Rep. Chris Van Hollen, right, wants Rep. Donna Edwards, left, to swear off super PACs. (Left: AP Photo. Right: Washington Post.)

Rep. Chris Van Hollen (D-Md.) wants to keep super PACs out of the Democratic primary for Maryland’s open Senate seat, but his primary rival, Rep. Donna Edwards, does not agree.

In a letter Thursday, Van Hollen asked Edwards to sign a pledge refusing any campaign help from outside groups.

“We can discourage outside groups and deep pocketed individuals from dumping money into Maryland,” Van Hollen wrote. “This should be a race for Marylanders.”

Edwards rejected the pledge, saying in a statement that “until we have real reform, it is wrong to silence ... pro-choice Democratic women, working families and progressive advocates in this campaign.”

Under the pledge, if a third-party group aired any ad or contacts voters in support of one candidate or attacking the other, the candidate who benefits from the spending would donate half its amount to charity. Both would promise “good faith efforts” to keep independent groups out of the race.

Both candidates are deeply involved in efforts to curtail the effects of 2010’s Supreme Court Citizens United ruling allowing greater outside campaign spending. Van Hollen has for years tried to pass legislation expanding disclosure requirements for outside groups involved in campaigns. Edwards supports that effort, though she opposed a 2010 compromise effort designed to exclude the National Rifle Association from new rules. She also chairs a House Democratic task force focused on electoral and campaign finance reform and was the first House member to propose a constitutional amendment overturning Citizens United.

Van Hollen, however, is in a stronger position to reject outside spending. He has raised nearly three times as much money as Edwards thus far. More of his funding comes from within Maryland, while Edwards has leaned on her ties to national progressive groups.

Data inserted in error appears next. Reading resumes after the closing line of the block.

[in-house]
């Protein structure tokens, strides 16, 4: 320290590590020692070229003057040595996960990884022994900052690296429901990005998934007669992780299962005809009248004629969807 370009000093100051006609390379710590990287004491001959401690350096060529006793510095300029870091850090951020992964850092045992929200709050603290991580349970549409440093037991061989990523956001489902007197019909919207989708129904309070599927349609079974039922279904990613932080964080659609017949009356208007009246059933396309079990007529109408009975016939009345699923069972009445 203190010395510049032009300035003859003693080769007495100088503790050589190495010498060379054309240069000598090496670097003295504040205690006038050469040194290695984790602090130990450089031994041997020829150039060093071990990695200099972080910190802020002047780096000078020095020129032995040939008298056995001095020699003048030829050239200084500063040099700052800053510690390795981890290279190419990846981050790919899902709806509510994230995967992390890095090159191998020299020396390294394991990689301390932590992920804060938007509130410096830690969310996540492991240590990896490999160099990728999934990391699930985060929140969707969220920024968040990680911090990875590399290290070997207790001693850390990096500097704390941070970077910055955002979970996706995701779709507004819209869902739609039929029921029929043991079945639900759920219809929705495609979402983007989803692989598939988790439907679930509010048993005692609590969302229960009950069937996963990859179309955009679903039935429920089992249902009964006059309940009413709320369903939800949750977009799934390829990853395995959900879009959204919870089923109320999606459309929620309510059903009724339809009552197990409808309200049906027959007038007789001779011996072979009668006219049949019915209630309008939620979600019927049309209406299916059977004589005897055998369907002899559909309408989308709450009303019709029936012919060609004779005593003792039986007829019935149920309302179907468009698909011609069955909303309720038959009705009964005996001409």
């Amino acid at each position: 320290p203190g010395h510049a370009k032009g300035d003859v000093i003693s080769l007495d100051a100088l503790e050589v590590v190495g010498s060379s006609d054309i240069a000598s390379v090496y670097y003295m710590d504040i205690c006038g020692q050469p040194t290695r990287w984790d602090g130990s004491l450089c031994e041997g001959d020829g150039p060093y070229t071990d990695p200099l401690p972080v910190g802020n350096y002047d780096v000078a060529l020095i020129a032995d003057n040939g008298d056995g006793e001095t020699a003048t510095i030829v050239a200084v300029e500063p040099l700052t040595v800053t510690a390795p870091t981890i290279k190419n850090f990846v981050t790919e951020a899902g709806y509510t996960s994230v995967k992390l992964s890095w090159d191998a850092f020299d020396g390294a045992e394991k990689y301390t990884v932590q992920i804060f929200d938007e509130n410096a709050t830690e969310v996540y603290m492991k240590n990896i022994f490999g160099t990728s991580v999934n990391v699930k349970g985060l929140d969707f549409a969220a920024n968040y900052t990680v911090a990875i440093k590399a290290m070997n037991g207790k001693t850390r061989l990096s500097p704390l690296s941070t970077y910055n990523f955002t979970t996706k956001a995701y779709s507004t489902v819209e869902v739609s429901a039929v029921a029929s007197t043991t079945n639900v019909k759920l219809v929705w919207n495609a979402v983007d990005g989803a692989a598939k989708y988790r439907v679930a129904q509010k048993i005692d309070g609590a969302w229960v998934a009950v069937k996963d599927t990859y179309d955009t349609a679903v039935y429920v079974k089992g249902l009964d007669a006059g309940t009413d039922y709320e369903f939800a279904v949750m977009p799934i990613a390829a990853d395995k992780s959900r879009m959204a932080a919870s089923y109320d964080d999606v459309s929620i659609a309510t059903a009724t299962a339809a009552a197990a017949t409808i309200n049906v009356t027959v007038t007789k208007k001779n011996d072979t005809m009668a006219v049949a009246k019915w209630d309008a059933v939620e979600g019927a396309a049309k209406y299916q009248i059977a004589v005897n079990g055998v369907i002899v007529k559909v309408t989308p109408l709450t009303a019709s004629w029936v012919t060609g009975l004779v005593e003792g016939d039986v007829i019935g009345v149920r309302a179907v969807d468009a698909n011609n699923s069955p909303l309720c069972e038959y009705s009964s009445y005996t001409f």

Among those groups is EMILY’s List, a powerful supporter of Democratic female candidates that has the funds to make large expenditures on Edwards’s behalf in the absence of this pledge.

In a statement, the president of the liberal advocacy group Common Cause, Miles Rapoport, said that “all candidates should take the pledge.”

“The pledge enhances the authentic voice of the candidates and significantly decreases the distractions from outside independent advertising whose donors are often secret,” Rapoport said.

At the same time, he called both candidates “champions” on campaign finance reform and did not criticize Edwards for rebuffing the pledge.

No other Democrats have entered the race to replace Sen. Barbara A. Mikulski (D), who is retiring after 30 years in the Senate.

A similar pledge was signed by Sen. Elizabeth Warren (D-Mass.) and her Republican opponent, Scott Brown, in 2012. After losing that race, Brown refused to agree to a new pledge when he ran against New Hampshire Sen. Jeanne Shaheen (D) two years later.

Both Edwards and Van Hollen have sought to claim affinity to Warren, a star among progressives. Edwards has described herself in campaign e-mails as “an Elizabeth Warren ally” and “from the Elizabeth Warren wing of the Democratic Party.” In a statement Thursday, Van Hollen’s campaign manager said that “like Sen. Warren, Chris believes in leading by example.”

Warren did not face a competitive primary in 2012, and the vast majority of outside spending flows in general elections. Massachusetts Democrats attempted unsuccessfully to agree on an anti-super PAC pledge in the 2014 gubernatorial primary.

Rhode Island Democrats did impose such a ban on themselves in their gubernatorial primary that same year. Two Democratic presidential candidates, Sen. Bernie Sanders (I-Vt.) and former Virginia senator Jim Webb, have promised to eschew super PAC help.